Mangino column: Contrived state laws used to stifle protesters
Columns share an author’s personal perspective.
Are protestors criminals or are they civic-minded members of the community exercising their constitutional right to assemble and advocate?
The president thinks protestors are criminals and he has said as much. He called Minneapolis protesters “thugs” and has called for his supporters to “knock the crap out” of demonstrators he opposes. He said, “I think it’s embarrassing for the country to allow protesters.”
His disdain for protesters has encouraged legislation like Tennessee’s Driver Immunity Act. Drivers hate to be inconvenienced when protesters block streets. According to Vera Eidelman and Lee Rowland of the American Civil Liberties Union, “[D]riving isn’t a right — it’s a privilege. Protesting, on the other hand, and specifically protesting in the streets, is a fundamental constitutional right.”
Apparently inconvenience “trumps” constitutional rights in Tennessee. In 2017, Tennessee enacted a law which provides that “A person driving an automobile who is exercising due care and injures another person who is participating in a protest or demonstration and is blocking traffic in a public right-of-way is immune from civil liability.”
In Tennessee, you might be able to avoid getting sued for running over a protester, but a driver who deliberately runs over anyone—protester or not—could face serious criminal charges.
David Alan Sklansky, a criminal law expert at Stanford Law School told Reuters “Homicide law is defined state by state, but I think there is a broad consensus, first that driving a car at a pedestrian can constitute deadly force, second that the use of deadly force is justified in self-defense only when a person reasonably believes that it is necessary to use deadly force in order to protect himself against death or serious bodily injury.”
Feel good “law and order” legislation like Tennessee’s driver immunity law has encouraged recklessness and lawlessness toward protesters in Seattle, Portland, Newport Beach and West Hollywood to name a few.
However, Tennessee continues to pursue protesters with zeal. This week, the state legislature passed a sweeping proposal that targets protesters. The bill was passed by a GOP House and Senate and now sits on the desk of Republican Gov. Bill Lee.
The bill would punish protesters who camp on state property—as protesters have outside the state Capitol since the killing of George Floyd—with a Class E felony. Class E felonies are punishable by up to six years in prison, and such convictions also result in the loss of a person’s voting rights.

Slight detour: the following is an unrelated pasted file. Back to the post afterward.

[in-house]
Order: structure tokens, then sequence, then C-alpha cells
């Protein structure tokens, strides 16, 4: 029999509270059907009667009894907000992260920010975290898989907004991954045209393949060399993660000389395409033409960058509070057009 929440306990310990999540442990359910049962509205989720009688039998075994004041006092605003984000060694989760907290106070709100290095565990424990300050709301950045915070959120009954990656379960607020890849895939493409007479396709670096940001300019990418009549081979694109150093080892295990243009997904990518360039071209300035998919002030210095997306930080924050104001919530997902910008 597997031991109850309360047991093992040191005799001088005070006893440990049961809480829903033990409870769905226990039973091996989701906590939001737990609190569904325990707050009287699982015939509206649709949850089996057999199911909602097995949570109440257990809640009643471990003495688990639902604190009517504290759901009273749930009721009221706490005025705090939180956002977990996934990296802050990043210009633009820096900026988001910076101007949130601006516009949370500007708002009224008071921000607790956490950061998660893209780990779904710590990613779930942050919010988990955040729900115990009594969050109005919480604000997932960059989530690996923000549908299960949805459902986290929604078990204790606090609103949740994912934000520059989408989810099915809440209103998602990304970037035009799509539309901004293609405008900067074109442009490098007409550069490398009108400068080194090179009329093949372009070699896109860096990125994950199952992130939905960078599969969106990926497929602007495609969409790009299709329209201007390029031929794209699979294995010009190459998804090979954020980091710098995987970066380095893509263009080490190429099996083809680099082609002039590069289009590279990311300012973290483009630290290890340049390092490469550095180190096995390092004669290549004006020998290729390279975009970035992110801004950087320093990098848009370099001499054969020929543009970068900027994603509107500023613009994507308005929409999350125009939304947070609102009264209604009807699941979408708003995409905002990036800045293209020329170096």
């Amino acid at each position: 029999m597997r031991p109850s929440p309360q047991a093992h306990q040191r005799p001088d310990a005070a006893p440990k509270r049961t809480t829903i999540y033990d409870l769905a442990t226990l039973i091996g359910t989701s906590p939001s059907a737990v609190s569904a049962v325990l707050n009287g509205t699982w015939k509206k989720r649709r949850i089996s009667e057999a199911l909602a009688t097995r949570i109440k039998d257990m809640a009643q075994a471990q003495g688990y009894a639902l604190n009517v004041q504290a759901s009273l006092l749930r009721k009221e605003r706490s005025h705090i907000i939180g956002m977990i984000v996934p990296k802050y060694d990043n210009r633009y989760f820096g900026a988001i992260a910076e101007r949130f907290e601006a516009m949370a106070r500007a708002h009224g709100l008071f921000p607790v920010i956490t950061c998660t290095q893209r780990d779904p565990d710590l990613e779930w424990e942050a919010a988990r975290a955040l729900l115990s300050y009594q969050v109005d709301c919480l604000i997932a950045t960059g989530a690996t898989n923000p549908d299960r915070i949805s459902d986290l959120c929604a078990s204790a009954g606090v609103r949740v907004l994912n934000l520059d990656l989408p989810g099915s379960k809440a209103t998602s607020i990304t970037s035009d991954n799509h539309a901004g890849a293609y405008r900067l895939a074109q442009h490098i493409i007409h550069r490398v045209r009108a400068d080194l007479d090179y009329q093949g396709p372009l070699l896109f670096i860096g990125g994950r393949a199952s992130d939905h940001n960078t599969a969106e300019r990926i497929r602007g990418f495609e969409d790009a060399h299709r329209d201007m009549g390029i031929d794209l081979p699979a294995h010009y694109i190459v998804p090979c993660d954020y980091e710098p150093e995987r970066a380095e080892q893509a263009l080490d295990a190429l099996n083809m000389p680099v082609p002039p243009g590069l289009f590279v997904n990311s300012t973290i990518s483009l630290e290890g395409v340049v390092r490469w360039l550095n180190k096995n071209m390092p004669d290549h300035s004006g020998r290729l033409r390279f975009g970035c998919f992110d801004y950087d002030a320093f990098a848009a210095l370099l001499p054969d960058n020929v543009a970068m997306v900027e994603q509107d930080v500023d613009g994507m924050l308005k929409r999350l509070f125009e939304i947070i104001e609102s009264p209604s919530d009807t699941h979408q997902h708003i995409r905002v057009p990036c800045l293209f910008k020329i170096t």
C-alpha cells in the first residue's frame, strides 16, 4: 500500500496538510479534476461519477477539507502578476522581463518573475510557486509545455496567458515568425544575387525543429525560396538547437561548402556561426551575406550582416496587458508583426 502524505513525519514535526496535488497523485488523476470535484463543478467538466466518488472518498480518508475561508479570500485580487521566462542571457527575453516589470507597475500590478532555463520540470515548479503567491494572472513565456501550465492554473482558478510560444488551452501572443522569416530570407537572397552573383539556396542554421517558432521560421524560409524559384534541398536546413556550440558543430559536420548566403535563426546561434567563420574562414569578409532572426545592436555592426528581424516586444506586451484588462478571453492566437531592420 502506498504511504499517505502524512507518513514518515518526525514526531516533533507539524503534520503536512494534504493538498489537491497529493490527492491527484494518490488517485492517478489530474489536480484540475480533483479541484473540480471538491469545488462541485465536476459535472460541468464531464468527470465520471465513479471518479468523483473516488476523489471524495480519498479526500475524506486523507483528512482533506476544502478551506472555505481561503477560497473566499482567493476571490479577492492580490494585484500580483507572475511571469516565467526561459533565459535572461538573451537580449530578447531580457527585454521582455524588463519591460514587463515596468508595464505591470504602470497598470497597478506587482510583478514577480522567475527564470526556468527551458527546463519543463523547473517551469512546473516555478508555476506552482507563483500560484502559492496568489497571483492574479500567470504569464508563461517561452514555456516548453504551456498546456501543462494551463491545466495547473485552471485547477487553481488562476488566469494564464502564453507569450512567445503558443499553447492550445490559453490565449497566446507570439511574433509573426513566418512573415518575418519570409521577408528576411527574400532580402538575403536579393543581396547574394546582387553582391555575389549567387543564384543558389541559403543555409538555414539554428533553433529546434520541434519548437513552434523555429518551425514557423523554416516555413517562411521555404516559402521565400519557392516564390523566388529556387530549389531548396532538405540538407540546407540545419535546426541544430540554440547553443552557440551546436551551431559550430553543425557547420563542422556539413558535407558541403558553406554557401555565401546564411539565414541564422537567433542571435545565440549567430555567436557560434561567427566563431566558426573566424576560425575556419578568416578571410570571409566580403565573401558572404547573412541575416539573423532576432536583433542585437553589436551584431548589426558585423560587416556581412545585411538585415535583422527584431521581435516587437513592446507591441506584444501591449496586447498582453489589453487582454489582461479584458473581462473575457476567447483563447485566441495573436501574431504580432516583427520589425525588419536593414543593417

According to the Tennessean, the bill also provides mandatory minimum sentences for rioting. It would also mandate that those arrested for charges such as vandalism of public property and other protest-related offenses be held for at least 12 hours without bond.
“We are using a bazooka to go after a house fly here,” said Tennessee Senate Minority Leader Jeff Yarbro, a Democrat from Nashville, during Senate floor debate on the bill. He continued, “Are we really saying that a citizen of this state can be punished with a year in prison and have a felony record because they camped on public property?”
Criminal conduct during a protest should not be tolerated and those who engage in criminality should be prosecuted. The right to protest is not limitless. The government can impose restrictions on the time, place, and manner of peaceful assembly, provided they “are justified without reference to the content of the regulated speech [and] . . . are narrowly tailored to serve a significant governmental interest.”
However, the First Amendment and Fourteenth Amendment to the United States Constitution prohibits federal and state governments from enacting legislation that would abridge the right of people to peaceably assemble. As far back as 1939, the Supreme Court agreed.
Legislation that seeks to stifle free speech by the threat of harsh penalties for contrived violations of the law serve no legitimate purpose and infringe upon longstanding, fundamental constitutional rights.
Matthew T. Mangino is of counsel with Luxenberg, Garbett, Kelly & George P.C. His book “The Executioner’s Toll, 2010” was released by McFarland Publishing. You can reach him at www.mattmangino.com and follow him on Twitter @MatthewTMangino.